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What percent of a source may I directly quote in my paper?

Writers, including student writers, should quote only what is necessary to make their point. Relying on a percentage to determine what’s necessary is unlikely to be useful. Writers preparing to publish their work should keep copyright laws in mind and consider the principles of fair use. One consideration in determining fair use (but certainly not . . .

Published 4 December 2018

If I repeatedly use a quotation from the same source, do I need to use quotation marks each time?

You should generally use quotation marks if you repeat a quotation from the same source, but you may omit quotation marks when referring back to a concept or method (e.g., distant reading) mentioned in the source: Moretti takes issue with this tendency to regard literature at any level as “a world” complete and classifiable rather than . . .

Published 2 November 2018

How do I format and document epigraphs in MLA style?

Epigraphs establish tone, highlight allusions, provide commentary, and mark transitions between parts of a work. Primarily ornamental, they are not discussed subsequently in the text.  Design Although publishers vary in how they style epigraphs, one commonality is that epigraphs are set apart from the main text by being placed at the start of a book, . . .

Published 7 May 2018

If I need to fit a quotation syntactically into a sentence, can I use empty brackets to indicate that I have removed letters from a verb?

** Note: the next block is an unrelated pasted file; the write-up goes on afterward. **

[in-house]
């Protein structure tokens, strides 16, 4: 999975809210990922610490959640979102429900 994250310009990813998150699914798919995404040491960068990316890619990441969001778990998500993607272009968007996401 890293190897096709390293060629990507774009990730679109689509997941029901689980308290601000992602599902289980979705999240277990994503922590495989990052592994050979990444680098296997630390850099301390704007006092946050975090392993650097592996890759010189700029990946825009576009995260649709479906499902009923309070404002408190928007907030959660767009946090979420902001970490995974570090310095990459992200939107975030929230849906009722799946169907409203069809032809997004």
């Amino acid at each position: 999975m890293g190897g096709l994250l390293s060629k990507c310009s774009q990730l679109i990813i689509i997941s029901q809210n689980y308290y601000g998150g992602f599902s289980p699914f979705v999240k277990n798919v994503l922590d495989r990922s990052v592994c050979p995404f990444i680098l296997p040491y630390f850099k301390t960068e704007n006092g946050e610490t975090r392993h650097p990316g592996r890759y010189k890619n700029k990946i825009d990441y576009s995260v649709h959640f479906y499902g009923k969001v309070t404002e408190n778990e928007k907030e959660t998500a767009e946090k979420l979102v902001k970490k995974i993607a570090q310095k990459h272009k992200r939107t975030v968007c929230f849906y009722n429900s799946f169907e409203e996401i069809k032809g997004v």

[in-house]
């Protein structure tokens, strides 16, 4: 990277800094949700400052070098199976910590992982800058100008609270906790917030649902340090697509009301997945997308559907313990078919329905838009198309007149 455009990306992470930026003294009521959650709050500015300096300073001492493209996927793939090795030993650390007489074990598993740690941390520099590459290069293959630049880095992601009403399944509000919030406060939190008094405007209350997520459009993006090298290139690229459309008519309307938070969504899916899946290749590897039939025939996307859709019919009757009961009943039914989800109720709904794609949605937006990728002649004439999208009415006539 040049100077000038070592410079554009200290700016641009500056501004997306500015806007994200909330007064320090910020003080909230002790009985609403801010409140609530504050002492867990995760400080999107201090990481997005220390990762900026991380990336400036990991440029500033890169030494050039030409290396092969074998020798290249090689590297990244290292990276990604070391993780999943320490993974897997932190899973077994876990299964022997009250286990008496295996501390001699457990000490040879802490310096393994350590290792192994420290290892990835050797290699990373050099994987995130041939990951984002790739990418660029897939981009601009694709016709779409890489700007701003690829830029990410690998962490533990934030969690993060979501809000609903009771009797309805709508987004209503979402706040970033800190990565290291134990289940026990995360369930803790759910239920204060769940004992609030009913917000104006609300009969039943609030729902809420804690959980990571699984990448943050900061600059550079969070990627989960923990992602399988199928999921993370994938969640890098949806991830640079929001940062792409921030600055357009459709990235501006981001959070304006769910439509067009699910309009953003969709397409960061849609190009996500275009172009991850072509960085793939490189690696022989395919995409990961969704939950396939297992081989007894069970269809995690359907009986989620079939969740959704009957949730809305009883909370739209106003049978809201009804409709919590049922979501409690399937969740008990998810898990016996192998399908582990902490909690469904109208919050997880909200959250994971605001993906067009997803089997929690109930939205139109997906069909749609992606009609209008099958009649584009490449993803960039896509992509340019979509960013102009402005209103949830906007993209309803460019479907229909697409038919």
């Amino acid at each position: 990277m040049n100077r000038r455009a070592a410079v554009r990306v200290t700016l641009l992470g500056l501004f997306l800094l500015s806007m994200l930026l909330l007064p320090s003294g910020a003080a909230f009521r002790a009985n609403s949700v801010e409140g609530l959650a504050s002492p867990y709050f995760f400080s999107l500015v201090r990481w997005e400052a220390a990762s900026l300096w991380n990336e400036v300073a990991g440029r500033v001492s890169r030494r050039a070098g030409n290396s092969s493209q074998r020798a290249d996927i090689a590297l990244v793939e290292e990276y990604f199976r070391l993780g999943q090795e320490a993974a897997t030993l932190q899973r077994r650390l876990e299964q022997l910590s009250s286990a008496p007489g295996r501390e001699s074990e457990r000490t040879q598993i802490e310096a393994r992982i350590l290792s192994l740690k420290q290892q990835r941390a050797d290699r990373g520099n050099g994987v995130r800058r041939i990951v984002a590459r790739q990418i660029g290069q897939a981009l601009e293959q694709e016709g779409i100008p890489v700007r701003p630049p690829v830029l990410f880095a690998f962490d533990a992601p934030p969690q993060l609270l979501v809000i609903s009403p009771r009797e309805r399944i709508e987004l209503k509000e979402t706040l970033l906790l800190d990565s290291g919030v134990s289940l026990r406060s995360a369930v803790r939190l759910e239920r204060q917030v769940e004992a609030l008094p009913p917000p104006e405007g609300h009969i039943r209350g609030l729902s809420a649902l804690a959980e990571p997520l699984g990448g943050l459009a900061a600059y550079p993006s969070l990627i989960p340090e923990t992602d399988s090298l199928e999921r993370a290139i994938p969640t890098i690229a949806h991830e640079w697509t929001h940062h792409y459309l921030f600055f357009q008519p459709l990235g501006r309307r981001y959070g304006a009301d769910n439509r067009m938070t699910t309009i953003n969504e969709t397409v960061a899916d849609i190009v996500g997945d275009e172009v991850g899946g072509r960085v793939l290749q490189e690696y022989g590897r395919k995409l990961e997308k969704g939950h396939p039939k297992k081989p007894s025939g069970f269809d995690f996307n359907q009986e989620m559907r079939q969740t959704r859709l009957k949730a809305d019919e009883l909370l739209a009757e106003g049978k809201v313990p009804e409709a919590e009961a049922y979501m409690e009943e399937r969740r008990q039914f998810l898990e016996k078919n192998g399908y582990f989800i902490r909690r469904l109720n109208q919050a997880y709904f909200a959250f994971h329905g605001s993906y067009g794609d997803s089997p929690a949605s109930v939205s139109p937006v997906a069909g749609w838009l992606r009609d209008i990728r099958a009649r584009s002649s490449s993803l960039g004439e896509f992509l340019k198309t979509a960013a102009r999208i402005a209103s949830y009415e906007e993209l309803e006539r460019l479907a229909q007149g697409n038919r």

No. In MLA style, brackets are generally only used to add material or show visible alterations, not to indicate omissions.1 So when attempting to fit a quotation syntactically into a sentence, you must find a different solution. Let’s say, for example, you want to quote the opening sentence of David Lodge’s novel Changing Places: High, high . . .

Published 27 April 2018

Can I silently change the initial capital letter in a quotation to fit the quotation syntactically into my sentence?

No. As the MLA Handbook advises, “Unless indicated in square brackets or parentheses, changes must not be made in the spelling, capitalization, or interior punctuation of the source” (75). Let’s say your original source reads as follows: Poets are the unacknowledged legislators of the world. If you need to lowercase the initial letter of the first word . . .

Published 23 April 2018

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